Maximus defeats with his mind and his heart.

Though his skill as a gladiator and as a warrior are important, it is not with his sword that Maximus defeats evil, but with his mind and his heart. He has courage, resilience, and a singular belief in the power of good to triumph over evil.

Though the movie's final, climactic scene depicts Maximus killing the Emperor Commodus, Maximus in fact had won the war with Commodus much earlier, by virtue of his survival and his refusal to be broken.


If this idea rings true in your ears, it is no coincidence. This theme has been repeated in Jewish teachings for millennia. Throughout the Bible, one is confronted time and again with the idea that despite the size of an army or how advanced their weapons, the biggest factor in battle is how large your heart and whether or not it is in the right place.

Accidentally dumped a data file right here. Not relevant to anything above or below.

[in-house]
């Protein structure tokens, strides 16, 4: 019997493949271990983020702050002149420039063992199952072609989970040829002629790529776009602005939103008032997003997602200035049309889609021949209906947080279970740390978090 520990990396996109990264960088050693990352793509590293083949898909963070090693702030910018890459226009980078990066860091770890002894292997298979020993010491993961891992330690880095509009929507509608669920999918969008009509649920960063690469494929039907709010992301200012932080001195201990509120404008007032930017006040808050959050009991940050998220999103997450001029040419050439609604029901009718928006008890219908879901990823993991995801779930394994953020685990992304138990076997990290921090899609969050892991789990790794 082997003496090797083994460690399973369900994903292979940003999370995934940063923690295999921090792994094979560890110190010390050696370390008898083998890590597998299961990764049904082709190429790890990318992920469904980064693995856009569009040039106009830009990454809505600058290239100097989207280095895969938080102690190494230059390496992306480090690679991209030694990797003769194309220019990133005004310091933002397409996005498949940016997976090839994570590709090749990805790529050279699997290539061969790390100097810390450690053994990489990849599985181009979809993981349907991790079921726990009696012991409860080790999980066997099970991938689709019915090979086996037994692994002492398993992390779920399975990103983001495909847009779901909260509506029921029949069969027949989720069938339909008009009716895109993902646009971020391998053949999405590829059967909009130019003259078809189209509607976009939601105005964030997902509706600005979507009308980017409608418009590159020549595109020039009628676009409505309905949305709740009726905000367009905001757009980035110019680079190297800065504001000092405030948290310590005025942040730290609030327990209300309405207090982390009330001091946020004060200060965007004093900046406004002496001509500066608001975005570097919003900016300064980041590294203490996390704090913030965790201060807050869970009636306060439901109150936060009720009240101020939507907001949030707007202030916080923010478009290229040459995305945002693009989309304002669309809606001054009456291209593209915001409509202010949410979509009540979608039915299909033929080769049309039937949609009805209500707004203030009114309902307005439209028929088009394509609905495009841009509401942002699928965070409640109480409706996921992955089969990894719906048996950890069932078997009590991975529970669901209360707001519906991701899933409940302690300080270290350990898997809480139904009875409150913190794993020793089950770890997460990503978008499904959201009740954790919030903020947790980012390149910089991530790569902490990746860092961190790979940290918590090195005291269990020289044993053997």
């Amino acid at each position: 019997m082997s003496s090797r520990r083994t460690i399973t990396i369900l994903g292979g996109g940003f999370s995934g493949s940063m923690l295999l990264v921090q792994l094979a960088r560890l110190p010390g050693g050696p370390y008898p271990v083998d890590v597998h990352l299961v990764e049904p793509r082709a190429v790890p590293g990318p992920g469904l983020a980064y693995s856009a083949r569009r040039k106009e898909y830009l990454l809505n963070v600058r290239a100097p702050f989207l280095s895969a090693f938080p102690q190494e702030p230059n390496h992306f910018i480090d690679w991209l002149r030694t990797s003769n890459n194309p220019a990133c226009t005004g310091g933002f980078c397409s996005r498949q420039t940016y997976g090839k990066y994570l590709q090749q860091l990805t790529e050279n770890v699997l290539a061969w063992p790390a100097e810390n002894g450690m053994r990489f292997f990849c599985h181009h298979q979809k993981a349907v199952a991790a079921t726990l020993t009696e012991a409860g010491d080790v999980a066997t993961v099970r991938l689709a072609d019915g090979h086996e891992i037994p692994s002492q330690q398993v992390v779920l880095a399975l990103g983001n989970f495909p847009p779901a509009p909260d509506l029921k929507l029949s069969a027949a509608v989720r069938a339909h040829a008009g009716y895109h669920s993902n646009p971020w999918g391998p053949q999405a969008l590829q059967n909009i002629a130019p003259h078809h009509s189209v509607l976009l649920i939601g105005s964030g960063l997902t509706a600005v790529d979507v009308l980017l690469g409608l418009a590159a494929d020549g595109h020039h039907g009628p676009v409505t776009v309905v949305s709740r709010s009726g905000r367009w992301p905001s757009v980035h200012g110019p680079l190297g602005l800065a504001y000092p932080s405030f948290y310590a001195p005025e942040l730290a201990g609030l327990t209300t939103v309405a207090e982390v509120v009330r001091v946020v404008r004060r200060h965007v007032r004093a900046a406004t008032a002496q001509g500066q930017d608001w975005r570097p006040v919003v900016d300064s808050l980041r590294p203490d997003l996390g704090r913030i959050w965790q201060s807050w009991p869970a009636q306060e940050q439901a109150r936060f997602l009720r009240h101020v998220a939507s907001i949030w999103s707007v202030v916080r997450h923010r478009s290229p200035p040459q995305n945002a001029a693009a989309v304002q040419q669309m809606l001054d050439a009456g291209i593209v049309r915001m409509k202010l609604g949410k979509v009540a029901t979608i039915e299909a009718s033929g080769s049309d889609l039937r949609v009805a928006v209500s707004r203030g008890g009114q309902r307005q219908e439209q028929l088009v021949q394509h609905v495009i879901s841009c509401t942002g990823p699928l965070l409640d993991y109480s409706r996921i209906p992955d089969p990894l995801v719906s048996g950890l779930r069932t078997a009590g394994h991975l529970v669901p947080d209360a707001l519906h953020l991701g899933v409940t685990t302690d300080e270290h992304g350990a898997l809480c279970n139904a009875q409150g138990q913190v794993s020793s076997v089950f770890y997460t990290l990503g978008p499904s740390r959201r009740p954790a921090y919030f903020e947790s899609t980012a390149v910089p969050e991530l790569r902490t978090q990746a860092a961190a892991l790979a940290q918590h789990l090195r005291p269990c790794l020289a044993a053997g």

Moses teaches the nation of Israel time and again not to rely merely on the strength of their army, but to know that real power comes from following the path of truth, justice, and commitment to God. The prophet Zechariah exhorts: "Not with might and not with strength but with my spirit said God the Almighty" (Zechariah 4:6).

It is no coincidence that the Jewish nation came into direct conflict with every great empire of the classic world (including the Romans) over precisely this matter. Not unlike the fictitious character of Maximus, our nation suffered terribly for our beliefs and for our insistence on following the path of truth and justice.

The Romans destroyed our Temple in 70 CE, slaughtering millions of Jews in the process. If you go to Rome today you can visit Titus' Triumphal Arch which bears the engraved image of the Menorah from the destroyed Temple in Jerusalem being carried victoriously into Rome.